Maybe the manufacture will help if you word the questions right?

Bear in mind I know nothing of the TD-900, or it's electronics.

Good luck.
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Old April 3rd, 2005, 10:40 PM   #4
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<<<-- Originally posted by Marty Wein : Eartec makes a 9v adapter for the 900 series. A standard 9v should last approx 7-8 hours.

http://www.bhphotovideo.com/bnh/cont...=306137&is=REG -->>>

NOPE...eartec doesn't support that anymore...I found that too. *smile*

They said that was for the OLD ORIGINAL td-900's...not the new updated ones, and that they wish B&H didn't sell that anymore, cause it wont work. *sad face*


ABOUT THAT REGULATOR....
I found it at Radio Shack... Looks small and promising.....
http://www.radioshack.com/product.as...ct_id=276-1770

It looks to have 3 prongs....what do I do? How do I wire/solder it?

- Shannon W. Rawls
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Old April 3rd, 2005, 10:49 PM   #5
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As Kyle stated the regulator circuit is the most efficient.You asked about diodes and in fact a diode drops the voltage by .6v, 7 of them in series would drop voltage 4.2vHowever if your not familiar with electronics you probably should refer to a tech
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Old April 3rd, 2005, 11:06 PM   #6
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http://www.national.com/ds/LM/LM341.pdf
IN +9V DC
GND -9V DC
OUT +5V DC
I would use diodes since they need less power.

As for the boom operator, a small monitor (on the boom) receiving pic from camera (wireless) will guide him instantly as where about his boom is (in or out the frame) Hope this helps.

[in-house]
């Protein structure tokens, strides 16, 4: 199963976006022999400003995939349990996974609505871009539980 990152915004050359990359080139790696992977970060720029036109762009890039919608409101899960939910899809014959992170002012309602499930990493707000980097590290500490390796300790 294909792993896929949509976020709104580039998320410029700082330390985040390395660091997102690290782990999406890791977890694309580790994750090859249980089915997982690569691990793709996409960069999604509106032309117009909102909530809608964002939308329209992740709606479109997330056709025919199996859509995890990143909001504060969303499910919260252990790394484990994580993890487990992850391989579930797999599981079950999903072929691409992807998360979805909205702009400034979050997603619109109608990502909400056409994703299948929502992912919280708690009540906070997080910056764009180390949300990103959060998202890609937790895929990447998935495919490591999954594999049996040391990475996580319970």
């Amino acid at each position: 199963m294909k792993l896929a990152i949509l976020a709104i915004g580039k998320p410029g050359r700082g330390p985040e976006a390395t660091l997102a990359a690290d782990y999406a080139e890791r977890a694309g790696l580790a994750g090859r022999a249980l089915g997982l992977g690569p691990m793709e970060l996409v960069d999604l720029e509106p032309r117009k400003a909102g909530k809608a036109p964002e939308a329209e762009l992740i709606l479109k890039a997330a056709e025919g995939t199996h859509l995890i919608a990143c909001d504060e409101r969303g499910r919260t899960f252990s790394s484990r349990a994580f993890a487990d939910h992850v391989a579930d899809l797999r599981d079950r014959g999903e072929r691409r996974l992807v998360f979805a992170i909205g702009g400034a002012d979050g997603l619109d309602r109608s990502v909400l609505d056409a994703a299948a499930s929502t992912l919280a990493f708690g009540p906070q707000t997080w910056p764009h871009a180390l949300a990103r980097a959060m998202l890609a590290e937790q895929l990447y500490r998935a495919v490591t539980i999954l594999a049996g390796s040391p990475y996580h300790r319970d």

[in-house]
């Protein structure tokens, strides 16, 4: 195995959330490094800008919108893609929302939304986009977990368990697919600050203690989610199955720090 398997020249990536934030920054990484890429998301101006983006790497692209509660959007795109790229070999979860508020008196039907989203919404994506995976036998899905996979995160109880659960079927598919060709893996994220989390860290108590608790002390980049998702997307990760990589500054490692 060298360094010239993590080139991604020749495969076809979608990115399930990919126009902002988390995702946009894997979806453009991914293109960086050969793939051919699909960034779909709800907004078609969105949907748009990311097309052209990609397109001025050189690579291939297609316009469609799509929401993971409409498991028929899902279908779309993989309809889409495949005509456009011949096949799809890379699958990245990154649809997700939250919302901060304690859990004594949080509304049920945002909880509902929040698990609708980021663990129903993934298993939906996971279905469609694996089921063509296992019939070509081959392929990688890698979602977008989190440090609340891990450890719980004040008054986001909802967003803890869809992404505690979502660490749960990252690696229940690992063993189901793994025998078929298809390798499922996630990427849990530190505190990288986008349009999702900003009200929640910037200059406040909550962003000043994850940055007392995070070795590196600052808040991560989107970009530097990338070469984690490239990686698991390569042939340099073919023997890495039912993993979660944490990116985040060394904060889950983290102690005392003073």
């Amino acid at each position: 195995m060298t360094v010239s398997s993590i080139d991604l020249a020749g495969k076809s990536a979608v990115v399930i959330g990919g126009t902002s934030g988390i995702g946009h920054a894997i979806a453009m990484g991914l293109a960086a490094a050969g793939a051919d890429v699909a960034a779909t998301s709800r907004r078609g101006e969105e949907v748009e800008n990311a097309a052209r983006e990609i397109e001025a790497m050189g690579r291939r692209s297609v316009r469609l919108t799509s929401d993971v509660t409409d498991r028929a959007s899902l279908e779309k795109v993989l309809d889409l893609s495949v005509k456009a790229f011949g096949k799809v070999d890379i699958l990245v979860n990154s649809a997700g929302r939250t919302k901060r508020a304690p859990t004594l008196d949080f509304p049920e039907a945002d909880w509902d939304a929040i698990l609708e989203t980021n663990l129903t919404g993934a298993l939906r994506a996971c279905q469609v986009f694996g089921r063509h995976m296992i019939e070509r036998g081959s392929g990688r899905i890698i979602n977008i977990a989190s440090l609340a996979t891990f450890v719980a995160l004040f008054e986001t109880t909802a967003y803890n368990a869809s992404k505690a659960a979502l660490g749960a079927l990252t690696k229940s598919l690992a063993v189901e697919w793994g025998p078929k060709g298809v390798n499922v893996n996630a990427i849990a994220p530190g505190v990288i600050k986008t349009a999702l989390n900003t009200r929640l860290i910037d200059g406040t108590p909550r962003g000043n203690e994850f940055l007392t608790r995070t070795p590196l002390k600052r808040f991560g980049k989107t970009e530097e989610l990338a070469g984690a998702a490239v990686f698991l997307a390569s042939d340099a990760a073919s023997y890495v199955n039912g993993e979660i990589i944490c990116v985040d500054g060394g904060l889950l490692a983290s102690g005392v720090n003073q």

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Old April 3rd, 2005, 11:20 PM   #7
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Kyle, Jack & Dan,

Hmmm, that 3-prong regulatror seems promising and easy to solder up. But as Kyle mentioned, because I have to solder the GND line from the battery to the regulator as well (middle prong), hen it seems it will simply drain the battery until it's dead because the regualtor is "always on".

Now, as Jack & Dan said....Diodes seem prmising as well. About 6-7 of them all soldered in-line together and placed in the ( + ) line between battery & TD-900 should work....correct? This way, it will not use any battery juice when the TD-900 is turned off.....i guess. I could wire em up, and then Fold & Band them together and set them to the side of the 9V battery in the case.

What do you think? If so.... which part number from Radio Shack. WHen i did a search on "DIODE" 21 results came back. lol

- ShannonRawls.com
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Old April 4th, 2005, 12:18 AM   #8
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it will simply drain the battery until it's dead because the regualtor is "always on">>
not if your on/off switch is first connected to battery and then to 7805. In other words you power it all up when you need it.